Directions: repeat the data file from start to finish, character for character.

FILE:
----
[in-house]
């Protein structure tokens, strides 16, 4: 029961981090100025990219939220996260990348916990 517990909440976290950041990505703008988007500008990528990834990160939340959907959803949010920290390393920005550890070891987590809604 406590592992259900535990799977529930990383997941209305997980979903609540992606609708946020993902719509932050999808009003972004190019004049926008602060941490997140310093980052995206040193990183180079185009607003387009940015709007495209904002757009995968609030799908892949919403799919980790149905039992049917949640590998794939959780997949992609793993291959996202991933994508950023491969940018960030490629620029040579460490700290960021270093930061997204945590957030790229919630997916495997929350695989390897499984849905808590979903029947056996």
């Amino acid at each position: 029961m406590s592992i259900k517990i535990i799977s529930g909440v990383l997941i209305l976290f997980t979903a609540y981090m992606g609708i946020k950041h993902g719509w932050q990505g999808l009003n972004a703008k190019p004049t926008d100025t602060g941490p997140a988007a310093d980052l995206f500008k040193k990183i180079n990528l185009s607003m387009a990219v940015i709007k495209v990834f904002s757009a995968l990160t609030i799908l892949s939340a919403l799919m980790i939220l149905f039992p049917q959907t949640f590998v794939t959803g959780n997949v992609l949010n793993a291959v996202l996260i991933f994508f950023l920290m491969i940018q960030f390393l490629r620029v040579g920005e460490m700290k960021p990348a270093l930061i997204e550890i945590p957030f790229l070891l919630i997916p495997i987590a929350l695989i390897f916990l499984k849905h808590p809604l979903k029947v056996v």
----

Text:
[in-house]
């Protein structure tokens, strides 16, 4: 029961981090100025990219939220996260990348916990 517990909440976290950041990505703008988007500008990528990834990160939340959907959803949010920290390393920005550890070891987590809604 406590592992259900535990799977529930990383997941209305997980979903609540992606609708946020993902719509932050999808009003972004190019004049926008602060941490997140310093980052995206040193990183180079185009607003387009940015709007495209904002757009995968609030799908892949919403799919980790149905039992049917949640590998794939959780997949992609793993291959996202991933994508950023491969940018960030490629620029040579460490700290960021270093930061997204945590957030790229919630997916495997929350695989390897499984849905808590979903029947056996």
């Amino acid at each position: 029961m406590s592992i259900k517990i535990i799977s529930g909440v990383l997941i209305l976290f997980t979903a609540y981090m992606g609708i946020k950041h993902g719509w932050q990505g999808l009003n972004a703008k190019p004049t926008d100025t602060g941490p997140a988007a310093d980052l995206f500008k040193k990183i180079n990528l185009s607003m387009a990219v940015i709007k495209v990834f904002s757009a995968l990160t609030i799908l892949s939340a919403l799919m980790i939220l149905f039992p049917q959907t949640f590998v794939t959803g959780n997949v992609l949010n793993a291959v996202l996260i991933f994508f950023l920290m491969i940018q960030f390393l490629r620029v040579g920005e460490m700290k960021p990348a270093l930061i997204e550890i945590p957030f790229l070891l919630i997916p495997i987590a929350l695989i390897f916990l499984k849905h808590p809604l979903k029947v056996v």